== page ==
Maar Nation Gallery at the Warrnambool Art Gallery has received state-wide recognition for its commitment to promoting and acknowledging First Nations history and culture.
The 2021 Australian Museums and Galleries Association Victorian Awards named the WAG Maar Nation Gallery and Aboriginal-led Legacy Initiative as the winner of its Archival Survival Award for Small Museums and Galleries earlier this week.
Keerray Woorroong artist Sherry Johnstone was appointed to the Gallery’s Cultural Engagement Curator Position in late 2019 and has been working under the guidance of a committee of seven Elders and Cultural Leaders.
Aunty Bronwyn Razem, Uncle Rob Lowe Snr, Aunty Vicki Couzens, Uncle Locky Eccles, Aunty Christina Saunders, Alice Ugle and Eastern Maar Aboriginal Corporation’s John Clarke sit on the committee.
Ms Johnstone said Maar Nation Gallery was providing First Nations people of South West Victoria with a central place for the interpretation of history and culture through exhibition.
“Once I started my role, I realised my goal was to create a comfortable and safe space for First Nations people to walk through the door – a space they could connect, be proud of, be comfortable and be respected,” she said.
She said education, passing on knowledge, sharing stories and showing contemporary culture to many young people and the greater community were key aspects of the gallery.
“It has really become about creating a better understanding and awareness of Maar Nation people and our culture,” she said.
“It was honouring our ancestors and keeping their stories alive through this space and really opening up people’s minds about how they perceive Aboriginal art.
“It’s so beautiful in my role to be able to go to our collection and see the incredibly artefacts made from our ancestors. A lot of our ancestors didn’t get to tell their stories because their lives were cut short.”
Her role was to develop a program of Aboriginal-led activities, exhibitions and outreach programs to help understand, preserve and share the Maar Nation culture, and strengthen identity, cultural tourism and employment for local Aboriginal youth.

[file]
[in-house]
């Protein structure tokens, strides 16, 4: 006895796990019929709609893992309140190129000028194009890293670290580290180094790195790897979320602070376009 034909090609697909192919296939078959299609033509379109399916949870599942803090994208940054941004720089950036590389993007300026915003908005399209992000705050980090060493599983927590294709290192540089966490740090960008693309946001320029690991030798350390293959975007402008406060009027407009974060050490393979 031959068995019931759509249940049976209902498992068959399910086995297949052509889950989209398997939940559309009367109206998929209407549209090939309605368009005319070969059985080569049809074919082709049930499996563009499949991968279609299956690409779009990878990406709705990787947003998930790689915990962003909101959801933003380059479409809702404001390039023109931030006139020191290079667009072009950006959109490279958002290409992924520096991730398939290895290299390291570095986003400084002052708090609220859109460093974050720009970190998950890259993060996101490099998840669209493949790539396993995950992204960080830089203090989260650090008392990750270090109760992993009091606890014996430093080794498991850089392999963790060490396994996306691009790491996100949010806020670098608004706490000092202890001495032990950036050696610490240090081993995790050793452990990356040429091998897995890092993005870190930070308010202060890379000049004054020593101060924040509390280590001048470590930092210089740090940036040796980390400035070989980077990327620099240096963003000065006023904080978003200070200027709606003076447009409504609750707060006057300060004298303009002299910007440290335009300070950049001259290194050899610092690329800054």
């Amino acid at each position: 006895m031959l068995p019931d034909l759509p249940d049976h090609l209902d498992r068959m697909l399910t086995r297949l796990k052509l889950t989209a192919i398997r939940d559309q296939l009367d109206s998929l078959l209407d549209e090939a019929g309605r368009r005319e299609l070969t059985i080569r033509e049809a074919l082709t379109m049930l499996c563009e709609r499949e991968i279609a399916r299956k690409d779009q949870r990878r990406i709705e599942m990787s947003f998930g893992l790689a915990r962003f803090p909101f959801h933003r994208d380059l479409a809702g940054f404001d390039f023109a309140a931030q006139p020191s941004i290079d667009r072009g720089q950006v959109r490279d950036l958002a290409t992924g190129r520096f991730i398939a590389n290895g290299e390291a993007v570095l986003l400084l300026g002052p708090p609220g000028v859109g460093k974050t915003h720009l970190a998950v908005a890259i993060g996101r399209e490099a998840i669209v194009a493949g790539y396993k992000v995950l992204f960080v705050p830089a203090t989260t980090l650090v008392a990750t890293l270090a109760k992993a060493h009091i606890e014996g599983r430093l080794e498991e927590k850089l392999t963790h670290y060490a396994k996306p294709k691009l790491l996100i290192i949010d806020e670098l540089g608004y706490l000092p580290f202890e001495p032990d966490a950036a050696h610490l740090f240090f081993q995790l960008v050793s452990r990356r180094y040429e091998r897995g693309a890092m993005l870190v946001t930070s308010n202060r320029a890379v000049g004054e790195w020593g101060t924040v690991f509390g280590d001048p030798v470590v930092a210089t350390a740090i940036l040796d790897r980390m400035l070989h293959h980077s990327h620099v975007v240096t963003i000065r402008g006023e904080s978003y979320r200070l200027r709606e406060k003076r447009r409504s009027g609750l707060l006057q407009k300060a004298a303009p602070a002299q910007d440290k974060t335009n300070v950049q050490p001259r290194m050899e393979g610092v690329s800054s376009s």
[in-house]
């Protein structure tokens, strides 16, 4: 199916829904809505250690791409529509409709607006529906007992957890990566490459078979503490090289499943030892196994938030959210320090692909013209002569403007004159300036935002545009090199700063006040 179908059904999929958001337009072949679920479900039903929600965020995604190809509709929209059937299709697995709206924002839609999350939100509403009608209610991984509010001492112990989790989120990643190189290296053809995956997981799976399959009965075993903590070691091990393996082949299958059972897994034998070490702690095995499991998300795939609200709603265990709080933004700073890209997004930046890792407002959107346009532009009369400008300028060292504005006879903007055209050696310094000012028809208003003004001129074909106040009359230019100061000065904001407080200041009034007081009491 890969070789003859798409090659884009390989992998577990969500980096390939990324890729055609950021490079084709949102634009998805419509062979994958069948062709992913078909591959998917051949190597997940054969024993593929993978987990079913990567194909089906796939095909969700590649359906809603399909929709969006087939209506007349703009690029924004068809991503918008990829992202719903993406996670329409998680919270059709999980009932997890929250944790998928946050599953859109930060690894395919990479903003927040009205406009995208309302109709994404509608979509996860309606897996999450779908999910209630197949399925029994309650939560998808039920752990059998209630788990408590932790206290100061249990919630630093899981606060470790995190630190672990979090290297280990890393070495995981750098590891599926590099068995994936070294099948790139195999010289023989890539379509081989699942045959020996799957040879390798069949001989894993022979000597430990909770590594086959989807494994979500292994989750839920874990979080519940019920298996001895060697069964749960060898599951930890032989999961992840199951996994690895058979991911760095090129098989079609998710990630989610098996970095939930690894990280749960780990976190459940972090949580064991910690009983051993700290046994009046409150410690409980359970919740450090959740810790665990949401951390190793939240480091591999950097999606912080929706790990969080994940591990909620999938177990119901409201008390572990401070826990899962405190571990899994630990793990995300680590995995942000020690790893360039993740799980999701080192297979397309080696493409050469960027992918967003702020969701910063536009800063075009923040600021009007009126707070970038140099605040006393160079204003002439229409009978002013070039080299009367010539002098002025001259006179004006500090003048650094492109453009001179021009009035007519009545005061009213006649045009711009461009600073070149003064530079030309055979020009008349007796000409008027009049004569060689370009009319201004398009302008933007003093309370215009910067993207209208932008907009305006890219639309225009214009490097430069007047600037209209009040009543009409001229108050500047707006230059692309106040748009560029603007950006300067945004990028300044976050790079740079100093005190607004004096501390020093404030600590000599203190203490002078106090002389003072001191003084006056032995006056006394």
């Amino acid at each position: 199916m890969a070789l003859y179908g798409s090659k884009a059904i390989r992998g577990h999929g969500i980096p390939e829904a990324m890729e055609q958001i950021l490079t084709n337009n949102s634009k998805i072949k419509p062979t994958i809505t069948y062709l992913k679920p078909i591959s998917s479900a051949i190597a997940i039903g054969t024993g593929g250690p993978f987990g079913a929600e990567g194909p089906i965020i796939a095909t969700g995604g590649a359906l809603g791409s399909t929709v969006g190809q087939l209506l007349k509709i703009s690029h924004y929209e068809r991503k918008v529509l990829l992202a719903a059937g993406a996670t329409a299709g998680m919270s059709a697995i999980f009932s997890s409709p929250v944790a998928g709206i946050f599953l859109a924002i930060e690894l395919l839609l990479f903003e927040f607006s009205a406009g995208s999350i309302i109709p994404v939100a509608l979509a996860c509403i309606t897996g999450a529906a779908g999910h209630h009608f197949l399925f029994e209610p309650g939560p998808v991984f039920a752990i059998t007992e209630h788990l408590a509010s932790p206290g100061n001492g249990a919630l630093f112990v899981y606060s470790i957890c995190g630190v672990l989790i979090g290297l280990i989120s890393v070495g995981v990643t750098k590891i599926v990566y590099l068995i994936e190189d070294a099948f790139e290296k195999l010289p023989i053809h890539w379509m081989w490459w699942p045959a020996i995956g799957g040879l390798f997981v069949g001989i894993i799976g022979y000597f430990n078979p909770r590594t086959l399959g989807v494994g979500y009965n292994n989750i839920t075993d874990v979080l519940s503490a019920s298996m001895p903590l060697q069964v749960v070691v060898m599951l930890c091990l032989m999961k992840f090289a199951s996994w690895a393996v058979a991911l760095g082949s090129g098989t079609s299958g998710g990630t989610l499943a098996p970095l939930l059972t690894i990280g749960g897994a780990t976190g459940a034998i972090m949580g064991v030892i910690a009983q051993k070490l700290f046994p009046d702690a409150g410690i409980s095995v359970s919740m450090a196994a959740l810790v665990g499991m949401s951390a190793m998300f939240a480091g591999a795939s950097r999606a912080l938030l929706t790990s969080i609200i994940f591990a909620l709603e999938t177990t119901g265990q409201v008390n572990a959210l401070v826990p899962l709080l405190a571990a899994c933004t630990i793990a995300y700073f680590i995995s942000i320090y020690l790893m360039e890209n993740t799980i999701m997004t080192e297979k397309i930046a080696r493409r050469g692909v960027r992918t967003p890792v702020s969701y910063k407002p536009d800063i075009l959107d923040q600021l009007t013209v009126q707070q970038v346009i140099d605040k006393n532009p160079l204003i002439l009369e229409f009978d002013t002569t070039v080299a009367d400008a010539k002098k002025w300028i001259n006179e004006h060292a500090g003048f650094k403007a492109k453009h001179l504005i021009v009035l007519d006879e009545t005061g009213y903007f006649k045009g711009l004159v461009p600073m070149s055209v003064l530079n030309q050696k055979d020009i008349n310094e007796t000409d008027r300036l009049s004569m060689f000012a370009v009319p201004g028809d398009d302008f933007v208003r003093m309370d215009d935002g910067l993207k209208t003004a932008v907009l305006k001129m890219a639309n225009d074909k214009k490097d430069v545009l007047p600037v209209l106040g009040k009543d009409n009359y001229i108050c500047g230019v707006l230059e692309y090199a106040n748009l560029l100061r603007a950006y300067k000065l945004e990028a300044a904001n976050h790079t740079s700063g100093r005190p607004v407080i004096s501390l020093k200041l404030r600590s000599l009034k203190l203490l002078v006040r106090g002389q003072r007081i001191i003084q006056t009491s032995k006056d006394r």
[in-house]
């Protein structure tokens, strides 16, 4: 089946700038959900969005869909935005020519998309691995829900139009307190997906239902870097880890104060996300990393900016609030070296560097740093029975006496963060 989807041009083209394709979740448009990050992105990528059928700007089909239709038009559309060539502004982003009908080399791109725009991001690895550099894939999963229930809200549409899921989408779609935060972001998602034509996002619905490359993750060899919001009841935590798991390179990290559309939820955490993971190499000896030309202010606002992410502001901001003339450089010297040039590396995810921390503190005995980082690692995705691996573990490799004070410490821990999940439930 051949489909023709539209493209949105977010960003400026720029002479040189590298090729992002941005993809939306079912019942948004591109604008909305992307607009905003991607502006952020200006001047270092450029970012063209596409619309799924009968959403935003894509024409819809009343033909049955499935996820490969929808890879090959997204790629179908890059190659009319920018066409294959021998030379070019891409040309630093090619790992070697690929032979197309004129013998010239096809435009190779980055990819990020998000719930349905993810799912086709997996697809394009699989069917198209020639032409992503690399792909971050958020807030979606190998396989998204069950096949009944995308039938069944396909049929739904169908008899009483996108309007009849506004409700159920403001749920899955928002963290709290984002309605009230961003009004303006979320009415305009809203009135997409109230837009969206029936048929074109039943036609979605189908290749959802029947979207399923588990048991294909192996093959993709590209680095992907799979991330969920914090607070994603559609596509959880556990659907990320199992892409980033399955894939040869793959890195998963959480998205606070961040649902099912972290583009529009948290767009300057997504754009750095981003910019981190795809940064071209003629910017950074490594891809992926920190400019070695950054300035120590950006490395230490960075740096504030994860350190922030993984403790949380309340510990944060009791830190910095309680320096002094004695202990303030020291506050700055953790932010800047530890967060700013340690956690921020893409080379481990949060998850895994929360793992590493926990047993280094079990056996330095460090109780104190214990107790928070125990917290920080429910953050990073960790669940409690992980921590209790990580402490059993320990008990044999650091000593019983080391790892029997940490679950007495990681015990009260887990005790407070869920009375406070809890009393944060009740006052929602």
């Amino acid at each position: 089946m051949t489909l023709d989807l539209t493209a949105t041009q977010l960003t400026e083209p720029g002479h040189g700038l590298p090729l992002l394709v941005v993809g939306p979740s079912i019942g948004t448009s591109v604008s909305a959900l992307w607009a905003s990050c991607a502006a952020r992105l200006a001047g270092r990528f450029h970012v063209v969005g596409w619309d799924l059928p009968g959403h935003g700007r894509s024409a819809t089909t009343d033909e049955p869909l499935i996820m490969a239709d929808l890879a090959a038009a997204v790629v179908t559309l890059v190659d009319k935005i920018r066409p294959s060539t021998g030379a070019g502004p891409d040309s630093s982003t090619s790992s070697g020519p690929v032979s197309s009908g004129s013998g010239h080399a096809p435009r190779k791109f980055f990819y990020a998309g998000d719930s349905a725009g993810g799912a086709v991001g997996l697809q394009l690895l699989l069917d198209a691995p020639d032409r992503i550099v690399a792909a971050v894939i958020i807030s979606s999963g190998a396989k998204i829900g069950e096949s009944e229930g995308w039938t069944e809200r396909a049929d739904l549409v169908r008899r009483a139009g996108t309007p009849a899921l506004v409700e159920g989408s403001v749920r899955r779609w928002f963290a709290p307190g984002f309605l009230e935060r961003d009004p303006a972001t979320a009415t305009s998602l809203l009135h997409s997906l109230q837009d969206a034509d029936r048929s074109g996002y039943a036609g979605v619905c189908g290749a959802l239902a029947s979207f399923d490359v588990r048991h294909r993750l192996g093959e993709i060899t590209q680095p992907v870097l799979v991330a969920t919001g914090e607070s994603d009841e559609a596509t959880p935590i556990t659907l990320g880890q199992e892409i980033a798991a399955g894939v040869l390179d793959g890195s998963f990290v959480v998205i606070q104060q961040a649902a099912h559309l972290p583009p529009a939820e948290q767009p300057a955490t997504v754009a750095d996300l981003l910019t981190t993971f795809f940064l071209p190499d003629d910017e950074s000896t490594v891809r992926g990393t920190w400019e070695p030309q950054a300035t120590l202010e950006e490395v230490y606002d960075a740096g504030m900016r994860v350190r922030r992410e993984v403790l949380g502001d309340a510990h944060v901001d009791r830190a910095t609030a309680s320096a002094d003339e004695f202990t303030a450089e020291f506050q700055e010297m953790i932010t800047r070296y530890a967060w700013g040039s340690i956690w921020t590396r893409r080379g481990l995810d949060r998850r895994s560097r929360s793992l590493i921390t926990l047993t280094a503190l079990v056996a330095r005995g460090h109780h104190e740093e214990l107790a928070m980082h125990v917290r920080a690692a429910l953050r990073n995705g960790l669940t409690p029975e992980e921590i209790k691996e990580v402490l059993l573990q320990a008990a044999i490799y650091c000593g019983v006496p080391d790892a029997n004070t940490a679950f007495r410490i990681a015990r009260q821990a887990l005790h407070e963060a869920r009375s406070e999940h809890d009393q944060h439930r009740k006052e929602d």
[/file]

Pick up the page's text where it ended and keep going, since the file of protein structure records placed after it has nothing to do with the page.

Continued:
Steering Committee Member and Peek Whurrong elder Uncle Rob Lowe Snr said the award was a significant achievement for First Nations people who worked hard to invigorate the gallery space.
“For us to be acknowledged for a little side room in the Warrnambool Art Gallery – I don’t know if I can put words to it,” he said.
“The art gallery has really opened a lot of people’s eyes with what they have done to acknowledge Indigenous people.”
Uncle Rob highlighted Traditional Owners’ representation in the gallery significantly improved since the formation of the steering committee and the dedicated gallery space.
He said when he was growing up in the Warrnambool area, First Nations people were denied access to viewing or learning about artefacts from their ancestors.
“We were denied a lot of artefacts you see in the gallery now because it was locked away and we were told they didn’t exist – our history, culture and artefacts weren’t acknowledged,” he said.
“Now we feel comfortable going to the art gallery with Maar Nation gallery. Our history has been reborn, and people are proud to go and see it.
“They can see the true history of our people that have lived here for more than 60,000 years.”
The Warrnambool Art Gallery (the WAG) is planning its long-term future. The Business Plan for the development of a new WAG will explore a co-designed and dedicated Maar Nation Gallery that will dramatically strengthen the region’s capability to celebrate Aboriginal culture & heritage in the South West – from ancient times to now.
For further information, please contact Dylan De Jong at: email@example.com
Image: Possum Stole by Tarryn Love, part of the Warrnambool Art Gallery Collection. Pictured left to right: Asha Roche, Mel Steffensen, Charmaine Clarke, Laura Thompson and Clothing the Gaps assistant, Sherry Johnstone, Cody Chatfield.